Coverage of town halls unfair


Although I congratulate you on reporting on the subject of recent GOP town halls, I’m afraid that the slanted headline and article emphasis is unfortunate.

In a democratic society, any elected representative should be treated with due respect, and no-one should be subjected to catcalls and disruptive mob behavior because they are faithful enough to their constituents to appear in public, as Congressman Jim Jordan was on Presidents’ Day.

He appeared on the steps of the Harding Home, and the woman who introduced him, apparently the director of that historic site, had prepared a short talk on the history of the place, which she tried to give. She was rudely shouted down, although some of us would like to have heard her talk.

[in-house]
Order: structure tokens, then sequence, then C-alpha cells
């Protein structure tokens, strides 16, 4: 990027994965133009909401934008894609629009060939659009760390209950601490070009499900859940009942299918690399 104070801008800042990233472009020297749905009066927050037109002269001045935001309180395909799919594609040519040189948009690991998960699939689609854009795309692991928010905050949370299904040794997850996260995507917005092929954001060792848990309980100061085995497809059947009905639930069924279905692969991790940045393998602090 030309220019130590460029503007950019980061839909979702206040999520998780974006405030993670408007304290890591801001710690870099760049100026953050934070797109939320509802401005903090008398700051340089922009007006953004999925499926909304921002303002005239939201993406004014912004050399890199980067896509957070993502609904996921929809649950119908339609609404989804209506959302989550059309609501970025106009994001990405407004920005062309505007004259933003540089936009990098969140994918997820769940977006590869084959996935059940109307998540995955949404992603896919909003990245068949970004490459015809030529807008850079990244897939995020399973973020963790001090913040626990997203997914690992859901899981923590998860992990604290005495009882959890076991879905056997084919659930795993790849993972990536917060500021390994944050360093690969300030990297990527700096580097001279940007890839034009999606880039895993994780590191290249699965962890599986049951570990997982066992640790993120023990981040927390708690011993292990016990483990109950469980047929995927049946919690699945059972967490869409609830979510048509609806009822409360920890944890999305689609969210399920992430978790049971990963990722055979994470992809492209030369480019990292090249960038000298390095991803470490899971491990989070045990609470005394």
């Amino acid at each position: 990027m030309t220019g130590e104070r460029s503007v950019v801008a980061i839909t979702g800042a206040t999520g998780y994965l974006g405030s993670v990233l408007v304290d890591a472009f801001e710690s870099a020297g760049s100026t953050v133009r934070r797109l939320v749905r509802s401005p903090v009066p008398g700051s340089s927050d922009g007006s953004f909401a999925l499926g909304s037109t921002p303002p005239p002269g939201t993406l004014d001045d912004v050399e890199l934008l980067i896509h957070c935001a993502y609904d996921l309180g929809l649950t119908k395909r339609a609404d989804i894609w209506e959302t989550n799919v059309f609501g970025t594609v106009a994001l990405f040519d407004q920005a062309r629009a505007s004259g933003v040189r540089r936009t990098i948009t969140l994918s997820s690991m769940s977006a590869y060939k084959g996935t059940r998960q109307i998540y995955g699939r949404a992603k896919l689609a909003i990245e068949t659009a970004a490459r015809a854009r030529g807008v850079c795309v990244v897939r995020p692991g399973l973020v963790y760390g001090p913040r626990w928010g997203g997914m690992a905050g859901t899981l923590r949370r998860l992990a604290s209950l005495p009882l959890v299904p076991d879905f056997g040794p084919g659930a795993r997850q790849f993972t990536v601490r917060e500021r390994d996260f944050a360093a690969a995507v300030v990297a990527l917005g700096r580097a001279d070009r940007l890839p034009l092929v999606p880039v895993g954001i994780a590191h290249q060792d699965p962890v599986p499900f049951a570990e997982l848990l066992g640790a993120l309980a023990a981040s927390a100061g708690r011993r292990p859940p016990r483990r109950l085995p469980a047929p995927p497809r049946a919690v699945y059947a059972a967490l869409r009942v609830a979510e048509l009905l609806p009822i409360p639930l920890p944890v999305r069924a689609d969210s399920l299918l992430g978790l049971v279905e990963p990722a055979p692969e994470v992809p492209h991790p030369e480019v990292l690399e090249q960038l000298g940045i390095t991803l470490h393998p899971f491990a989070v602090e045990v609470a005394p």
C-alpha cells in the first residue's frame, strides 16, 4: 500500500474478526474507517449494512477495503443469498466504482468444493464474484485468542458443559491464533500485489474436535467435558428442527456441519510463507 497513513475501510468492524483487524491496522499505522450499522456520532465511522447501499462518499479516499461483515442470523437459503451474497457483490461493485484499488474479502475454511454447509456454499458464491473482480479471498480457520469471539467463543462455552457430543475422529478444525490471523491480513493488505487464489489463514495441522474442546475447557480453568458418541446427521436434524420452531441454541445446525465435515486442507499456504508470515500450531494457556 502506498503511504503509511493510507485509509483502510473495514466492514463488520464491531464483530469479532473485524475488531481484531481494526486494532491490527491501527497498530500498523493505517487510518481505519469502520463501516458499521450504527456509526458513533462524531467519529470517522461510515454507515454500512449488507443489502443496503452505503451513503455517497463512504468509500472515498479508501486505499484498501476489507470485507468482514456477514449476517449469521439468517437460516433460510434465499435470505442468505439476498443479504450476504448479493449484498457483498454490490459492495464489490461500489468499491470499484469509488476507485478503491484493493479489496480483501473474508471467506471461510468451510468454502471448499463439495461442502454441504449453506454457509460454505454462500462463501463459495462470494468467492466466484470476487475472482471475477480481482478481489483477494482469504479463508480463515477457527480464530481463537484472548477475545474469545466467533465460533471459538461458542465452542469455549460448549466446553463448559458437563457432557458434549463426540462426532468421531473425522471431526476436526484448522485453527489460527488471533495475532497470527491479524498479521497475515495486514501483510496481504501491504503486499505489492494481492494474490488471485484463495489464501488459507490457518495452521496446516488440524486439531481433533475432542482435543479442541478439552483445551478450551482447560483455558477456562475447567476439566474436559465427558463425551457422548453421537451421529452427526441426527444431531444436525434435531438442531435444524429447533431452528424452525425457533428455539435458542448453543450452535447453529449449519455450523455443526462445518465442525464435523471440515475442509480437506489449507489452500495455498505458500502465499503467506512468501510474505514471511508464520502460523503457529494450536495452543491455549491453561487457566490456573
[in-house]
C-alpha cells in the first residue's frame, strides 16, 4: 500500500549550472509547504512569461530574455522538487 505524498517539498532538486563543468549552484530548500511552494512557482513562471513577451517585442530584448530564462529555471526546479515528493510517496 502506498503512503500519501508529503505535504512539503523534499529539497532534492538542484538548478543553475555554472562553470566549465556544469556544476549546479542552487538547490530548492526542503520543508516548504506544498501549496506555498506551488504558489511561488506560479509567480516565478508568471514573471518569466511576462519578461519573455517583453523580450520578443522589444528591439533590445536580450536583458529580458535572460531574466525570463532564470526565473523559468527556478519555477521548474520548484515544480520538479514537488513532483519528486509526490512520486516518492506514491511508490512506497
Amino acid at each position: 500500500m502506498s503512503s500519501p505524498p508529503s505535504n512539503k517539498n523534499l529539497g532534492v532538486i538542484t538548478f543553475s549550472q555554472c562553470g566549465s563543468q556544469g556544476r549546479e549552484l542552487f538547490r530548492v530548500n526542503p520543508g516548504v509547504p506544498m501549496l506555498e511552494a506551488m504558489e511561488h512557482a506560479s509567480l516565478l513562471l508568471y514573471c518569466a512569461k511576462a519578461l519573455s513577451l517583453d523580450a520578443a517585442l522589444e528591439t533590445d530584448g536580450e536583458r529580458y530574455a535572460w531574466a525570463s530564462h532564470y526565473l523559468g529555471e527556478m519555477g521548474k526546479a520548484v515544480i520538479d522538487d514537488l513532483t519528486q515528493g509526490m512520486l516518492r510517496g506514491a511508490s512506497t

Then Jordan bravely tried to take questions, amidst the disorder and random shouting of people obviously schooled in the arts of Saul Alinsky. This anarchic fringe behavior is a threat to real democracy, and should have been the main thrust of any article covering that event.

Do we want our representatives to fear meeting their constituents because Alinskyites, seeking nothing more than to disrupt the functioning of our form of government, travel in mobs from place to place, pretending to be local people?

I hope that you will amend the direction of your coverage to make this clear, rather than indirectly accusing GOP reps of cowardice (GOP reps lay low amid town hall push).

— Deborah Guebert


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